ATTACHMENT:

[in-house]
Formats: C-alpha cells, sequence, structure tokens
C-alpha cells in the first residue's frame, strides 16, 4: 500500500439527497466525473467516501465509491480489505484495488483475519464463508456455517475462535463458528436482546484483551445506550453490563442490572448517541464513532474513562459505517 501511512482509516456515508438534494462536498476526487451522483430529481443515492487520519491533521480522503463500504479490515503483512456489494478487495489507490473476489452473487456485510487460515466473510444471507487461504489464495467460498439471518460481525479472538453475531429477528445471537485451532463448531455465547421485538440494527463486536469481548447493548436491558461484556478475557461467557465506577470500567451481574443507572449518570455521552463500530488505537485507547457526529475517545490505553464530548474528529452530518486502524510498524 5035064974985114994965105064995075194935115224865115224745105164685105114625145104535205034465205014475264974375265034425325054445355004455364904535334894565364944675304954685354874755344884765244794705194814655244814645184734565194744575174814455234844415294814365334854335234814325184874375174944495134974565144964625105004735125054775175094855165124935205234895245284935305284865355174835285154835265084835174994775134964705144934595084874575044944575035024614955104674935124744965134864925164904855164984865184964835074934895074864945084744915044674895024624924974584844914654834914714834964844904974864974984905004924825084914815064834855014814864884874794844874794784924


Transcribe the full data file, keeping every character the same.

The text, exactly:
[in-house]
Formats: C-alpha cells, sequence, structure tokens
C-alpha cells in the first residue's frame, strides 16, 4: 500500500439527497466525473467516501465509491480489505484495488483475519464463508456455517475462535463458528436482546484483551445506550453490563442490572448517541464513532474513562459505517 501511512482509516456515508438534494462536498476526487451522483430529481443515492487520519491533521480522503463500504479490515503483512456489494478487495489507490473476489452473487456485510487460515466473510444471507487461504489464495467460498439471518460481525479472538453475531429477528445471537485451532463448531455465547421485538440494527463486536469481548447493548436491558461484556478475557461467557465506577470500567451481574443507572449518570455521552463500530488505537485507547457526529475517545490505553464530548474528529452530518486502524510498524 5035064974985114994965105064995075194935115224865115224745105164685105114625145104535205034465205014475264974375265034425325054445355004455364904535334894565364944675304954685354874755344884765244794705194814655244814645184734565194744575174814455234844415294814365334854335234814325184874375174944495134974565144964625105004735125054775175094855165124935205234895245284935305284865355174835285154835265084835174994775134964705144934595084874575044944575035024614955104674935124744965134864925164904855164984865184964835074934895074864945084744915044674895024624924974584844914654834914714834964844904974864974984905004924825084914815064834855014814864884874794844874794784924